Bhutan is known as the land of the peaceful Dragon, a hidden corner high in the eastern Himalaya, sandwiched between Tibet to the north and the Indian states of Sikkim to the west, Assam to the south and Arunachel Pradesh to the east.

The country within these borders forms a giant staircase of elevations, from the grassy floodplains and riverine forests in the south through semi-tropical and alpine forests to some of the highest unclimbed Himalayan peaks on earth.

For most people who travel to Bhutan they feel privileged given that the Bhutan is one of the few Kingdoms that protects nature from spoil. Sitting in Paro, you feel the power of the mountains in the distance, and nature’s stillness, raw untouched beauty. It is a place that captures your attention and leaves you with a lasting impression, a Kingdom of immense beauty and happiness.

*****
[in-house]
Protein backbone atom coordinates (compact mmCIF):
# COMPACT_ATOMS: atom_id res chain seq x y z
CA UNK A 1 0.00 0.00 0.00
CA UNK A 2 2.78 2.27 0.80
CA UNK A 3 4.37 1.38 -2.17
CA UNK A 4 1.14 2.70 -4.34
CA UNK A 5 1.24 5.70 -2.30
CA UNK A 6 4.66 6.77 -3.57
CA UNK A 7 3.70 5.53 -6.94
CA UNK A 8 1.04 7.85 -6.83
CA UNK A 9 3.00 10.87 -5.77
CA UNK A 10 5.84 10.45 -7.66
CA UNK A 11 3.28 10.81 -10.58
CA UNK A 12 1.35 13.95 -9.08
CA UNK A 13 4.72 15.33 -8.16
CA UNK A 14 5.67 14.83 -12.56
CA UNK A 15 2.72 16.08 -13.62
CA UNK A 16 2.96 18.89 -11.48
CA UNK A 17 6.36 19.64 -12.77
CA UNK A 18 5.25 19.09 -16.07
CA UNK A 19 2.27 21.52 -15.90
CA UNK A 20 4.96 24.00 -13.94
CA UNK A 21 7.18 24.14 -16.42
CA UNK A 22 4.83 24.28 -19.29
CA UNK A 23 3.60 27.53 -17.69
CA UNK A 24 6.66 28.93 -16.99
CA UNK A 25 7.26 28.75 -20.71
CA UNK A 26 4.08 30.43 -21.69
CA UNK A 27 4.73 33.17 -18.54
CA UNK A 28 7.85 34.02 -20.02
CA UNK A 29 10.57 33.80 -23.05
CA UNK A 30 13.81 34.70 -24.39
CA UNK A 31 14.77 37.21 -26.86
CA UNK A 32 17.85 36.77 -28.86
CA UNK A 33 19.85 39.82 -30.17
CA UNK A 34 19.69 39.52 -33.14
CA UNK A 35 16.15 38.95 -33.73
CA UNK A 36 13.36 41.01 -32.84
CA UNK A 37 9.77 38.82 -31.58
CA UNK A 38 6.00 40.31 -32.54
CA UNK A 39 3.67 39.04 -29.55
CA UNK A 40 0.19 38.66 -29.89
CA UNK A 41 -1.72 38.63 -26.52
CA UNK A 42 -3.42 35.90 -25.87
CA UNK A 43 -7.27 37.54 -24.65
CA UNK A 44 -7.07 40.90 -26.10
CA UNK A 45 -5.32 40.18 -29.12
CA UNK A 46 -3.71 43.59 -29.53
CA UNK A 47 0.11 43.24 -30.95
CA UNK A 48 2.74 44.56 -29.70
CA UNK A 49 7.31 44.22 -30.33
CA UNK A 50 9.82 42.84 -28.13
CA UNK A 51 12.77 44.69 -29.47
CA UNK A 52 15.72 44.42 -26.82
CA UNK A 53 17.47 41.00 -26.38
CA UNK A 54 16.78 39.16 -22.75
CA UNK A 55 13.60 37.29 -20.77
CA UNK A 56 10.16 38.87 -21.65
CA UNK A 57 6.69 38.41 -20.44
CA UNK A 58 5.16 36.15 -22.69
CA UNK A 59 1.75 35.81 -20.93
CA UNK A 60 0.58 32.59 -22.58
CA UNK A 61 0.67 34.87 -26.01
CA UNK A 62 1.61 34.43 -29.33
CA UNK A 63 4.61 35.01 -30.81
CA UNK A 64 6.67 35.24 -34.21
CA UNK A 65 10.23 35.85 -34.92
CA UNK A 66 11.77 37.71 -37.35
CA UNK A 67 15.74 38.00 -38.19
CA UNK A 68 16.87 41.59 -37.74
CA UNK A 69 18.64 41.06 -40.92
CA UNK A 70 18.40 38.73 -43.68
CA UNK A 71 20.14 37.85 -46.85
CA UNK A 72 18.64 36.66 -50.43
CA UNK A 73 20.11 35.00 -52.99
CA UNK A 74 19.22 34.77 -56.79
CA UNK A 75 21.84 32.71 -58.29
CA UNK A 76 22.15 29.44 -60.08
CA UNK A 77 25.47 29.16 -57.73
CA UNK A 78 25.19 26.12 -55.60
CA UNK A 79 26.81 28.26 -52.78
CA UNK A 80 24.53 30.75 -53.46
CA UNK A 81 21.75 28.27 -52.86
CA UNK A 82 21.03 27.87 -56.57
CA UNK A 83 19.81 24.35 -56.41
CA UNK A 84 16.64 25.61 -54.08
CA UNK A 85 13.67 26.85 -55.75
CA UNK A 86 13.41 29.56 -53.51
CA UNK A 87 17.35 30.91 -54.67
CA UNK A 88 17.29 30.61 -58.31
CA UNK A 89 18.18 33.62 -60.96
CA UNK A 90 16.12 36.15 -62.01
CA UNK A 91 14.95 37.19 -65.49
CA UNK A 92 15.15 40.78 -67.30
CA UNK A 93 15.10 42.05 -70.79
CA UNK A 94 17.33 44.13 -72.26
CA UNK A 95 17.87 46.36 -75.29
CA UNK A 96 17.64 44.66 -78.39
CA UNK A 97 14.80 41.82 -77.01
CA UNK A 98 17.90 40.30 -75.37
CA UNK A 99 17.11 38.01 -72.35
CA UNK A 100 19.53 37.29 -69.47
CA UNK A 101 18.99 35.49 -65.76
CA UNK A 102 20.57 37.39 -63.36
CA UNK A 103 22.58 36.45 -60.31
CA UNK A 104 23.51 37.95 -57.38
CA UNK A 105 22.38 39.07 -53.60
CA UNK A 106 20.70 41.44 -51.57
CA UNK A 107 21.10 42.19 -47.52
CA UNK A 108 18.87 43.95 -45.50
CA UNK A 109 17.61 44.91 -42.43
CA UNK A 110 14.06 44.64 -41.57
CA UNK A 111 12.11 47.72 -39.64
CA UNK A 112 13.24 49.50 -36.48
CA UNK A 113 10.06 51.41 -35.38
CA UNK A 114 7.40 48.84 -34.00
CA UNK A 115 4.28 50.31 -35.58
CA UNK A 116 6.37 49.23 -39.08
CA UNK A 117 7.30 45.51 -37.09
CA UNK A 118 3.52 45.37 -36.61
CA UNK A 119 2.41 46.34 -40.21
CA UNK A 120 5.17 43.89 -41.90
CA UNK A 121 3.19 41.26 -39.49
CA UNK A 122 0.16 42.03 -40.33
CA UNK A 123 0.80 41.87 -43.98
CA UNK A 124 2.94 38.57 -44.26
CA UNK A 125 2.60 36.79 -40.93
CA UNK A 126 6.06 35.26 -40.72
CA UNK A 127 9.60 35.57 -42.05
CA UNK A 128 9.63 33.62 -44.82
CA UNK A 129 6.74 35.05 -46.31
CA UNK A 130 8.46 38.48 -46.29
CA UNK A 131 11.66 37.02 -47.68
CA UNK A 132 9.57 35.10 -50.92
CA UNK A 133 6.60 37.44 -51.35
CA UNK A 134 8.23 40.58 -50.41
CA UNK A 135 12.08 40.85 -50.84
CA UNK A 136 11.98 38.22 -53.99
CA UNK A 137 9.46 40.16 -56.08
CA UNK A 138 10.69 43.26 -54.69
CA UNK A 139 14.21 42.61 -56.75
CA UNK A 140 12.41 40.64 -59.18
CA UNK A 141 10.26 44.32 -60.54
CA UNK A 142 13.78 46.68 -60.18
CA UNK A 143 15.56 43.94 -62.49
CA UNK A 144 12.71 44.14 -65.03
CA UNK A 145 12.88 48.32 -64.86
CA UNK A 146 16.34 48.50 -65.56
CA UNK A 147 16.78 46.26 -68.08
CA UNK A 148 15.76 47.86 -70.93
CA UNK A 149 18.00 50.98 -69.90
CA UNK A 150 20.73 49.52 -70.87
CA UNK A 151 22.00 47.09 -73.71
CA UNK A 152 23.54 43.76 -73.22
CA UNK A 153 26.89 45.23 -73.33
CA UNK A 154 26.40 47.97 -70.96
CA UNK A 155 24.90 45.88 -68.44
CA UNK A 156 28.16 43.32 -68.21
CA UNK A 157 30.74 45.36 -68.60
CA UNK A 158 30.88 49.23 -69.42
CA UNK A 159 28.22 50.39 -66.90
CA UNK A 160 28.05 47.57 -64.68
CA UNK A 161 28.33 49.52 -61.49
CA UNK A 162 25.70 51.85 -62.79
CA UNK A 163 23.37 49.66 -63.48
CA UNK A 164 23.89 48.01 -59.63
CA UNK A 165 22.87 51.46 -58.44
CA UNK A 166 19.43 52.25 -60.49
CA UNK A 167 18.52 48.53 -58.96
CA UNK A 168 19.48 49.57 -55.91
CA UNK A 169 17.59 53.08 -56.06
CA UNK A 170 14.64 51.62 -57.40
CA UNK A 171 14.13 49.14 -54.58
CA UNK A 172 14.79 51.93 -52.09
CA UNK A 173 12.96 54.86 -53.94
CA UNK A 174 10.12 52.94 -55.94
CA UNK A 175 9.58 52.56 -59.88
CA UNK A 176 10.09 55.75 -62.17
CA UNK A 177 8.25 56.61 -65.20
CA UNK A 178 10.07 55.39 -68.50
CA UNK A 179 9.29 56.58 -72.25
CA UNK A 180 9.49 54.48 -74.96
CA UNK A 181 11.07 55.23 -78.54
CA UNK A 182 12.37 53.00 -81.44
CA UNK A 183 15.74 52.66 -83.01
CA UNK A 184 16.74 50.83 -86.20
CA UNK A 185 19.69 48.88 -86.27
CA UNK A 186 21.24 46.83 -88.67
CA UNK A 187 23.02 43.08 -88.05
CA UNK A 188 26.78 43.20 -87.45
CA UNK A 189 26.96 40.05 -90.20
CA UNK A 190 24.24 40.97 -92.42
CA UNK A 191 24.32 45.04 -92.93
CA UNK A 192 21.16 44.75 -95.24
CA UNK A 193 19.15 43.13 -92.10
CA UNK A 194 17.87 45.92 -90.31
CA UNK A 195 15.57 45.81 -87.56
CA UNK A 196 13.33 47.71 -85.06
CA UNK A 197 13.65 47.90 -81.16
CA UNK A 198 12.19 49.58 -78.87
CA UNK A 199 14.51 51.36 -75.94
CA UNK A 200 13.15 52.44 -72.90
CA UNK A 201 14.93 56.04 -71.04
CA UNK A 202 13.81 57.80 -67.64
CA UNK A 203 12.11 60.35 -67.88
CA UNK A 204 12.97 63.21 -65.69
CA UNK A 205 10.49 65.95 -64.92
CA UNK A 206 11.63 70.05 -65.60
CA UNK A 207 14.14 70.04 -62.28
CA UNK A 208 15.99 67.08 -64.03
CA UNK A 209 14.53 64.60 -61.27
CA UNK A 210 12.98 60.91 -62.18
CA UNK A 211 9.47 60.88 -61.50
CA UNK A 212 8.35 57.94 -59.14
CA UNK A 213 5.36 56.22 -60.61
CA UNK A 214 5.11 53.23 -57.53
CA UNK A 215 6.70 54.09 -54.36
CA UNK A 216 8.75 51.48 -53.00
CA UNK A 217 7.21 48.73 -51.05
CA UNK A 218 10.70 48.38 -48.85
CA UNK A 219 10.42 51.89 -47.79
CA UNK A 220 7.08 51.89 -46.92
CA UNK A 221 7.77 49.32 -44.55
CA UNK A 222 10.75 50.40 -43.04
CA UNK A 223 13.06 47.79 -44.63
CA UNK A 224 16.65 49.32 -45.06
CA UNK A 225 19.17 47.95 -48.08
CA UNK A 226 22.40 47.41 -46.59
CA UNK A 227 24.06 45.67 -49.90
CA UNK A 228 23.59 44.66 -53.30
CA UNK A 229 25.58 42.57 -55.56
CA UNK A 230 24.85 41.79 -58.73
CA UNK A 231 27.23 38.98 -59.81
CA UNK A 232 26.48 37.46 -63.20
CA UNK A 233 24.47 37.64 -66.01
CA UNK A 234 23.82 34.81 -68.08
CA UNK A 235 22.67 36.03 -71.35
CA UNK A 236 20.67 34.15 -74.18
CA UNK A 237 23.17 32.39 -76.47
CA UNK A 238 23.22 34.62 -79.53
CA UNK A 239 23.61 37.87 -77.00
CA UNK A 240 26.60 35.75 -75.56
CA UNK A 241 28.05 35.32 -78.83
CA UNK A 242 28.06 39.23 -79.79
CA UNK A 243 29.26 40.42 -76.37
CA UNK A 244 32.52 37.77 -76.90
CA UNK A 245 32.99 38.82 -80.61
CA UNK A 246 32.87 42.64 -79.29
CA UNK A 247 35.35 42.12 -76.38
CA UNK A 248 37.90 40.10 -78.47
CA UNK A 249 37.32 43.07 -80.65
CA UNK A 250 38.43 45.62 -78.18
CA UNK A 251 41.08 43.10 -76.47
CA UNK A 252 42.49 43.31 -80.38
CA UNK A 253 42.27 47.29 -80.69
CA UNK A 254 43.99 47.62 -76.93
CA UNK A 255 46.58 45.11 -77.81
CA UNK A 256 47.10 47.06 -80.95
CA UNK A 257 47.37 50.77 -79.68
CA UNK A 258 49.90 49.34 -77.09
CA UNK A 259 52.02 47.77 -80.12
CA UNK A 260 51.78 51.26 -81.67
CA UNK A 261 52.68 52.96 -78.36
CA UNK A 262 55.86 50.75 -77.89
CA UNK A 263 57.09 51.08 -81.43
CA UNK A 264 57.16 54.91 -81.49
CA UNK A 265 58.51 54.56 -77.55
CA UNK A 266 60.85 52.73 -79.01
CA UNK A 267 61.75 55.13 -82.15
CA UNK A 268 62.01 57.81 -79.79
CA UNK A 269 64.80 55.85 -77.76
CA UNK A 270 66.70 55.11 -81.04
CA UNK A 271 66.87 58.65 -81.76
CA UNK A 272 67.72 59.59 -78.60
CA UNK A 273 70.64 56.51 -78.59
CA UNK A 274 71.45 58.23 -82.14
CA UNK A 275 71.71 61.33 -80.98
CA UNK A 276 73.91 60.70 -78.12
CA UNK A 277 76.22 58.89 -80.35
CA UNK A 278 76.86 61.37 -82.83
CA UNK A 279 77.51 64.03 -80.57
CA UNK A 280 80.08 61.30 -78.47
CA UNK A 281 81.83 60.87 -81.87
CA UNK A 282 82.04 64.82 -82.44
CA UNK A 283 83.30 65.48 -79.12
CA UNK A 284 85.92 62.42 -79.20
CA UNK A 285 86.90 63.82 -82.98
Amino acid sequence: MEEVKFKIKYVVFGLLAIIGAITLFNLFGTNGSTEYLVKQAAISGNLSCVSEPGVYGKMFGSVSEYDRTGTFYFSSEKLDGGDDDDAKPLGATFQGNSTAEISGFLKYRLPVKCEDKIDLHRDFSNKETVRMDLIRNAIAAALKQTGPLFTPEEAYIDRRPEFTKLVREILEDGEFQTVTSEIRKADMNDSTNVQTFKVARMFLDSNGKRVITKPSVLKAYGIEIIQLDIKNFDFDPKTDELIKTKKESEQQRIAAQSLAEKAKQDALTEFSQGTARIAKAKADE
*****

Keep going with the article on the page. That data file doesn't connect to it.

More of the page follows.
In Bhutan there are seven peaks you cannot climb the due to the mountains being respected and regarded holy. There are numerous stories written about these peaks as they are guarded by Dieties. and highest unclimbed mountain in the world is Gangkhar Puensum at 7,570 metres (24,840 ft) and the second highest unclimbed but most beautiful and famous in Bhutan is Mount Jhomolhari at 7,326 metres (24,035 ft).

Unless Bhutan changes its mind about mountaineering, it is likely to stay the world’s highest unclimbed mountain. Bhutan banned climbing on mountains higher than 6000 meters in 1994 respect to local spiritual beliefs, and then banned mountain climbing completely in 2003.